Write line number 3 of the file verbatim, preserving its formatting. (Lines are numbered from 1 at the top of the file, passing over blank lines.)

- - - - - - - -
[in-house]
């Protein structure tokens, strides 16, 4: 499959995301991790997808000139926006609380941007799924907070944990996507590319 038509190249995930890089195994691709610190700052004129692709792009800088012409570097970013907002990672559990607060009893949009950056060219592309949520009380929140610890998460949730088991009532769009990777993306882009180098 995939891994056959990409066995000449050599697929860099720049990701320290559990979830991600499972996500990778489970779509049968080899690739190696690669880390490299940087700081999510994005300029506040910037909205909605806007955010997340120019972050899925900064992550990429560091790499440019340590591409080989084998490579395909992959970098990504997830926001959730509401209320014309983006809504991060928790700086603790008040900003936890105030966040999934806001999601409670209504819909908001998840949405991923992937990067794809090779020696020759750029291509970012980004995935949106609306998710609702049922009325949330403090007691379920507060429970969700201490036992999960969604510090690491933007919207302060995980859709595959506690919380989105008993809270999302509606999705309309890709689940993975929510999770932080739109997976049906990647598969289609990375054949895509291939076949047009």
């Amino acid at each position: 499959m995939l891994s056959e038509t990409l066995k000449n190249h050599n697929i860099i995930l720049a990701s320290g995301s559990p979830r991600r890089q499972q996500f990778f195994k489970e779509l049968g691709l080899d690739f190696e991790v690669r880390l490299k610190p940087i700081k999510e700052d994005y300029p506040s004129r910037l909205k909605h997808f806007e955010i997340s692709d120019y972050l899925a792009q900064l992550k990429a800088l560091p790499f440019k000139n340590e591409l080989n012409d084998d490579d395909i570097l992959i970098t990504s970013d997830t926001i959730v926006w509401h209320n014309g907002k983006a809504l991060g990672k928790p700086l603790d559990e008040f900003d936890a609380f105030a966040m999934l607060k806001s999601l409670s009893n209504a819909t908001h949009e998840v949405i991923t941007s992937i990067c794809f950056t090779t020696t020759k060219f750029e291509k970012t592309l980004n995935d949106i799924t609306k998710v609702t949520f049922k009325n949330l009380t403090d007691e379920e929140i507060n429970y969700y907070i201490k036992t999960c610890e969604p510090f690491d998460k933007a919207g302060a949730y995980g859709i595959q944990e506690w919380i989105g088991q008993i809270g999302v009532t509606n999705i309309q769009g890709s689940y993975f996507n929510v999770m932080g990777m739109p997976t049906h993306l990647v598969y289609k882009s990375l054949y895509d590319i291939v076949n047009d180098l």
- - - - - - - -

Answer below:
């Amino acid at each position: 499959m995939l891994s056959e038509t990409l066995k000449n190249h050599n697929i860099i995930l720049a990701s320290g995301s559990p979830r991600r890089q499972q996500f990778f195994k489970e779509l049968g691709l080899d690739f190696e991790v690669r880390l490299k610190p940087i700081k999510e700052d994005y300029p506040s004129r910037l909205k909605h997808f806007e955010i997340s692709d120019y972050l899925a792009q900064l992550k990429a800088l560091p790499f440019k000139n340590e591409l080989n012409d084998d490579d395909i570097l992959i970098t990504s970013d997830t926001i959730v926006w509401h209320n014309g907002k983006a809504l991060g990672k928790p700086l603790d559990e008040f900003d936890a609380f105030a966040m999934l607060k806001s999601l409670s009893n209504a819909t908001h949009e998840v949405i991923t941007s992937i990067c794809f950056t090779t020696t020759k060219f750029e291509k970012t592309l980004n995935d949106i799924t609306k998710v609702t949520f049922k009325n949330l009380t403090d007691e379920e929140i507060n429970y969700y907070i201490k036992t999960c610890e969604p510090f690491d998460k933007a919207g302060a949730y995980g859709i595959q944990e506690w919380i989105g088991q008993i809270g999302v009532t509606n999705i309309q769009g890709s689940y993975f996507n929510v999770m932080g990777m739109p997976t049906h993306l990647v598969y289609k882009s990375l054949y895509d590319i291939v076949n047009d180098l």